The field lab saw three farmers pair crops into teams they hoped would best suit their farms and looked at beans grown with winter wheat; Carlin peas intercropped with triticale; and oil seed rape (OSR) also paired with beans. It was sponsored by the Diversify Horizon 2020 project* and coordinated by the Organic Research Centre in partnership with Innovative Farmers.

Results from the trials have been varied but positive for all three farmers involved in the trials, who have been able to share their knowledge and results with others through the Innovative Farmers network, which enables and promotes farmer-led research.

The farmers reported seeing increased weed suppression, bonus crops, and easier harvesting, and as a result they are continuing the trial next year and encouraging others to take part.

James Hares, from Roundhill Farm in Wiltshire, said: “We are definitely doing this again next year, we’d be stupid not to. In fact, we’ve already ordered our seed.”

Beans and winter wheat team – Roundhill Farm, Wiltshire:

As an organic farmer, James Hares trialled intercropping as a weed prevention technique. He hoped to tackle his wild oat burden by growing winter wheat alongside his bean crop. He drilled the beans at his usual rate (175kg/ha) and added wheat at 50% of his usual drill rate (125kg/ha).

Although his bean yield was slightly lower, the wheat provided an extra crop, and both will be used as feed on farm. In addition, the intercropped plots saw 62% less weed biomass in comparison to the control plots.

He said: “The beans were our main crop so any wheat we got was a bonus – the lower bean yields were more than made up for by the wheat. This is our first foray into intercropping and we are convinced it was worthwhile. Having the extra biomass in the form of a wheat crop – rather than weeds – is hugely beneficial. Next year, we’ll probably drop the wheat rate to around a third to try and boost our bean yield while still suppressing the weeds.”

Carlin pea and triticale team – Green Acres, Shropshire:

Mark Lea, organic pulse grower for Hodmedod’s, grew triticale alongside his Carlin peas with the aim of providing scaffolding for the peas to prevent crops lodging on the ground and make harvesting easier.

He planted triticale at various rates to provide comparison – 0%, 5% (12.5kg/ha), 10% (25kg/ha), 20% (50kg/ha) and 30% (75kg/ha). He found he had the highest pea yield at the 10% rate.

However, he found the peas easier to harvest at the 30% rate and will continue to plant at this higher rate in the next season, particularly as the low rainfall this year meant there was a lower chance of lodging. He also saw a small reduction in weed levels.

Bean and OSR team – Bockhanger Farm, Kent:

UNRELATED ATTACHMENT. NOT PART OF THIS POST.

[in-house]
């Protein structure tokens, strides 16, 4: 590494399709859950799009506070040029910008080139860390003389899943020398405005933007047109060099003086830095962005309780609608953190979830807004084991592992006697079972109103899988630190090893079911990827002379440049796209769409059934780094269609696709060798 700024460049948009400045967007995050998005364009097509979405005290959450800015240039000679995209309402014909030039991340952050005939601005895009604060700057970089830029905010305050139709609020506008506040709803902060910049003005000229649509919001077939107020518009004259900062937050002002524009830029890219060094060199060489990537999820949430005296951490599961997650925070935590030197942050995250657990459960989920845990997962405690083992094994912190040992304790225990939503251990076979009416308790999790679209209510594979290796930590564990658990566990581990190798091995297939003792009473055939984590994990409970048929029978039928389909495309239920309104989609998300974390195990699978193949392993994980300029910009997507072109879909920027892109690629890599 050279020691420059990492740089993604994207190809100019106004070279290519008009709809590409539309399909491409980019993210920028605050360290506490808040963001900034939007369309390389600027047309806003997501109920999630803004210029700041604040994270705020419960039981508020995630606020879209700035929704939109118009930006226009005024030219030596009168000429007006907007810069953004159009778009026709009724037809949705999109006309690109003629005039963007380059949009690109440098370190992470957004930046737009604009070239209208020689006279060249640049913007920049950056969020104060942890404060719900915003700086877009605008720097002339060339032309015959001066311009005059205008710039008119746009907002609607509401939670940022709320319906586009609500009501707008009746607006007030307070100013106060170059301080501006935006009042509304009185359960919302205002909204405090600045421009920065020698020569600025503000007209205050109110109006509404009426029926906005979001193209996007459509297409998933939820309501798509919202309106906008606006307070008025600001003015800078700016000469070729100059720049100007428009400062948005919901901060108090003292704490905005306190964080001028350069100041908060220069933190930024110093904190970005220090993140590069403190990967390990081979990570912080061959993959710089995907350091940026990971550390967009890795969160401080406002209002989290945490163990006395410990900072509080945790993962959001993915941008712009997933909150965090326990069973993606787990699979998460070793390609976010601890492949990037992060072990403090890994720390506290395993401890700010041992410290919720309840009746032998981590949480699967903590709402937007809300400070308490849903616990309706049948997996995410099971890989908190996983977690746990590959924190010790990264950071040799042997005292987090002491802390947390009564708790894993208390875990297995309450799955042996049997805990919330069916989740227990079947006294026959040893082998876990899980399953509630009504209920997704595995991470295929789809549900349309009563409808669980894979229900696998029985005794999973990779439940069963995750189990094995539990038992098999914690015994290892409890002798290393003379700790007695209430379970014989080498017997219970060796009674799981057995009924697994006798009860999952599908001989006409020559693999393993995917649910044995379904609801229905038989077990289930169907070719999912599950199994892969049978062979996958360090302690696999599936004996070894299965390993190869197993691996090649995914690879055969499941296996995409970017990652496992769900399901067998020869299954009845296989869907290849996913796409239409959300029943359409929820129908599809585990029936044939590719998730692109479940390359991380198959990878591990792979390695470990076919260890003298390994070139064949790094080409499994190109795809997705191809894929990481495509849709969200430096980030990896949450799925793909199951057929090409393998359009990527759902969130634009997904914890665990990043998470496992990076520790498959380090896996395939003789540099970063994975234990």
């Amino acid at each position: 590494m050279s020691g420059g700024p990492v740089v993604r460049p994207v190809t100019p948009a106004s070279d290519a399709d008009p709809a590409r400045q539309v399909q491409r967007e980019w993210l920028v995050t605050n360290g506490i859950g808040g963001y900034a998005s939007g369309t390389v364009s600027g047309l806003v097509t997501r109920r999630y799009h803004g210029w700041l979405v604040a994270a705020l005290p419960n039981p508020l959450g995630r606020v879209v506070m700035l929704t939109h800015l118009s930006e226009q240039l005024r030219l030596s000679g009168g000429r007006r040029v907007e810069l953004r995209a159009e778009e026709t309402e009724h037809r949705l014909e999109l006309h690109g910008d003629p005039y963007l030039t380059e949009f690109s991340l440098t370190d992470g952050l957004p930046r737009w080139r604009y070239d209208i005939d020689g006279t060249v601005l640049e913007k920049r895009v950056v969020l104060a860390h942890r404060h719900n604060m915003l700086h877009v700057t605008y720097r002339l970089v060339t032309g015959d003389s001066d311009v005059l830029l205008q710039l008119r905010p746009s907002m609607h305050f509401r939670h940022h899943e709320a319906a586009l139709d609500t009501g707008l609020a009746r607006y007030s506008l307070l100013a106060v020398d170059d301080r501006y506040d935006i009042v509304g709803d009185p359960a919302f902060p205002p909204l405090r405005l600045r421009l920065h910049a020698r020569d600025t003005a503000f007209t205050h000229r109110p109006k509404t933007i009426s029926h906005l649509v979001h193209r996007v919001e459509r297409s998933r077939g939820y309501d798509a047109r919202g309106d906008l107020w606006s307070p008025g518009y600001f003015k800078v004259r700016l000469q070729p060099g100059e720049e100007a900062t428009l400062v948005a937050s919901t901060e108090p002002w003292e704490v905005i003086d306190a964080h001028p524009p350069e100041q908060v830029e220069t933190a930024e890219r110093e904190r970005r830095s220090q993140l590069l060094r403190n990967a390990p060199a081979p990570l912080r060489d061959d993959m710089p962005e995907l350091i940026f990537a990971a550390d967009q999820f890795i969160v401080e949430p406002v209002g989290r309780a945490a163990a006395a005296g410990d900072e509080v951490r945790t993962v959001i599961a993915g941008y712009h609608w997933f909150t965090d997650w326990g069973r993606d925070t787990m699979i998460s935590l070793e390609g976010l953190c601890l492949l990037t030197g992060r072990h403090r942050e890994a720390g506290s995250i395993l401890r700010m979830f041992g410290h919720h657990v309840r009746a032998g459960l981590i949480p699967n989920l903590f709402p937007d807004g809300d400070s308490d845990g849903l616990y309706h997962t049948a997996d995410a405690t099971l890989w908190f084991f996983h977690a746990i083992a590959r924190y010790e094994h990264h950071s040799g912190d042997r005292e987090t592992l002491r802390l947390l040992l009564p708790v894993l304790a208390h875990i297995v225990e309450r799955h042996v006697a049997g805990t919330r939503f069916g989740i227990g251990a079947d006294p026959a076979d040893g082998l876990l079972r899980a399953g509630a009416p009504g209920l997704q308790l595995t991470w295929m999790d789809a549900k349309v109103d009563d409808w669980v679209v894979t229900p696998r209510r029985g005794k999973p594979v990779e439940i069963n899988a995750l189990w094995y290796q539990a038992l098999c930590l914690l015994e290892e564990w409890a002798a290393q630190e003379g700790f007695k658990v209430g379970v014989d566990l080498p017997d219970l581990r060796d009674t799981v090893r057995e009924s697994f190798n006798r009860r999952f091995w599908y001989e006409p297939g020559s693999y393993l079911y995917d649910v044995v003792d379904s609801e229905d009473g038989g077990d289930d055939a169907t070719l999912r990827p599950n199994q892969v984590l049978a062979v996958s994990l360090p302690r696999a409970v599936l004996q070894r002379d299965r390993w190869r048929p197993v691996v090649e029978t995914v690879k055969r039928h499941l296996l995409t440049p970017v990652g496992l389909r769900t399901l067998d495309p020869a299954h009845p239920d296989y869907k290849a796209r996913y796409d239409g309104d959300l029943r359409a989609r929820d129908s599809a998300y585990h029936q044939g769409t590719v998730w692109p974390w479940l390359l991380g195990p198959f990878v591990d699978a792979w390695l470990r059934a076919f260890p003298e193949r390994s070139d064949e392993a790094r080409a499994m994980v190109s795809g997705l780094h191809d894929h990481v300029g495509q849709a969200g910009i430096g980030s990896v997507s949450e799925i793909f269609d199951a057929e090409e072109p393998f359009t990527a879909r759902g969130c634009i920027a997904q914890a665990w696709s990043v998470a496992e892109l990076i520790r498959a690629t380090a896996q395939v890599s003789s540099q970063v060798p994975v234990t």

Andy Howard from Bockhanger Farm in Kent, who has completed a Nuffield scholarship on intercropping, took part in the field lab as he was looking to grow two marketable crops side-by-side. He conducted a replicated on-farm trial with spring oilseed rape as a companion crop for his beans.

He had a disappointing OSR crop – a wet March meant drilling a month late, plus issues with slugs, wet soils and pollen beetle later in the year. However, he saw an increase in flowering on his beans and is keen to continue the trial next year, hopeful for less challenging weather.

He said: “I was growing the oilseed rape as a companion crop. This year pollen beetle was a major problem in the OSR and we spent money trying to control them, but it didn’t work. Next year, I may use spring OSR again – maybe with a higher value pea – but I won’t spend money on inputs for the companion crop as it’s not worth the risk, whatever we get from OSR will just be a bonus.

“The other interesting thing we noticed was that, in July, the intercropped beans had at least 50% more flowers. They were podding right down the stem whereas the monocrop only started halfway up. Unfortunately, we then had the long, hot spell, meaning that the flower potential didn’t translate to the final yield. Whether this difference was down to seed rates or something else we can’t be sure, but I’m interested to see whether it’s repeated next year.”

As well as the trials on James, Andy and Mark’s farms, there were trial plots at the University of Reading, and the whole field lab was part of Europe-wide research into intercropping and ‘plant teams’ as part of the Diversify, which this year also included on-farm trials in Austria, Denmark, Italy, Portugal, Scotland, Spain and Switzerland alongside plot trials.

Any farmer can take part in next year’s intercropping field lab with Innovative Farmers by contacting group coordinator Charlotte Bickler, from the Organic Research Centre, on

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Pictured: James Hares – wheat & beans